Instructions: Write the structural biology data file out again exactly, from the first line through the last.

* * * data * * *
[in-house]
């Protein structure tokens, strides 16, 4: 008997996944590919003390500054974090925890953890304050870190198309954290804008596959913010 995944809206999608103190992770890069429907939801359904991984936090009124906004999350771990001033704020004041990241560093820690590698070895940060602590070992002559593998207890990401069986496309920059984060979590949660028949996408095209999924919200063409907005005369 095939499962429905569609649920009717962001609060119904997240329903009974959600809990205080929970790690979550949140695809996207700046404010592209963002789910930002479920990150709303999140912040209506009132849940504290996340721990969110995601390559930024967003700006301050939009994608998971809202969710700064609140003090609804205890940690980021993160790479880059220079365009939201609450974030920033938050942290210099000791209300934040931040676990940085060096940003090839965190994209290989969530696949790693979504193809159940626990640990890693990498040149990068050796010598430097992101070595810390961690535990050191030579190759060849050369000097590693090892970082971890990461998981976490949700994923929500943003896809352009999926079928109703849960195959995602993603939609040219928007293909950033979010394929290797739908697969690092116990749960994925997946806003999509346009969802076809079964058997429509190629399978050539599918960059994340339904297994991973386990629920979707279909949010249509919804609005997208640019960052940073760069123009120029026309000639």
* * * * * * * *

[in-house]
């Protein structure tokens, strides 16, 4: 008997996944590919003390500054974090925890953890304050870190198309954290804008596959913010 995944809206999608103190992770890069429907939801359904991984936090009124906004999350771990001033704020004041990241560093820690590698070895940060602590070992002559593998207890990401069986496309920059984060979590949660028949996408095209999924919200063409907005005369 095939499962429905569609649920009717962001609060119904997240329903009974959600809990205080929970790690979550949140695809996207700046404010592209963002789910930002479920990150709303999140912040209506009132849940504290996340721990969110995601390559930024967003700006301050939009994608998971809202969710700064609140003090609804205890940690980021993160790479880059220079365009939201609450974030920033938050942290210099000791209300934040931040676990940085060096940003090839965190994209290989969530696949790693979504193809159940626990640990890693990498040149990068050796010598430097992101070595810390961690535990050191030579190759060849050369000097590693090892970082971890990461998981976490949700994923929500943003896809352009999926079928109703849960195959995602993603939609040219928007293909950033979010394929290797739908697969690092116990749960994925997946806003999509346009969802076809079964058997429509190629399978050539599918960059994340339904297994991973386990629920979707279909949010249509919804609005997208640019960052940073760069123009120029026309000639």